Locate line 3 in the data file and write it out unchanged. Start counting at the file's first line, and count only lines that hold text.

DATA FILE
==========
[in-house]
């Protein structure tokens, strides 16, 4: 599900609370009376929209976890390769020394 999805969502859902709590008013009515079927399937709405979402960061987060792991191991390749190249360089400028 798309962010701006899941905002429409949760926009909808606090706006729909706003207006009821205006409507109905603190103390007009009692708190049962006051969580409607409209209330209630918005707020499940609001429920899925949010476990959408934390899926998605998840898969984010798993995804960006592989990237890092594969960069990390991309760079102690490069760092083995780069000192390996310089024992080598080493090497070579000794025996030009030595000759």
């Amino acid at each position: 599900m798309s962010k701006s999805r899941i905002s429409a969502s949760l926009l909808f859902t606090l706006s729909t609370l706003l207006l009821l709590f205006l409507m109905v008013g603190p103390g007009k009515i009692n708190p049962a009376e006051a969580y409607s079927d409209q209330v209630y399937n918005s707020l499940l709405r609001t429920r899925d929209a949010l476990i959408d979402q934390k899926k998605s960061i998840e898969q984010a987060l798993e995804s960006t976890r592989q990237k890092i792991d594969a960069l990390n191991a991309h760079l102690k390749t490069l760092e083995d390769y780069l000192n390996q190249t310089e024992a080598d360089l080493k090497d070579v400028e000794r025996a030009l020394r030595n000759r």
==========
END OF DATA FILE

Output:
């Amino acid at each position: 599900m798309s962010k701006s999805r899941i905002s429409a969502s949760l926009l909808f859902t606090l706006s729909t609370l706003l207006l009821l709590f205006l409507m109905v008013g603190p103390g007009k009515i009692n708190p049962a009376e006051a969580y409607s079927d409209q209330v209630y399937n918005s707020l499940l709405r609001t429920r899925d929209a949010l476990i959408d979402q934390k899926k998605s960061i998840e898969q984010a987060l798993e995804s960006t976890r592989q990237k890092i792991d594969a960069l990390n191991a991309h760079l102690k390749t490069l760092e083995d390769y780069l000192n390996q190249t310089e024992a080598d360089l080493k090497d070579v400028e000794r025996a030009l020394r030595n000759r």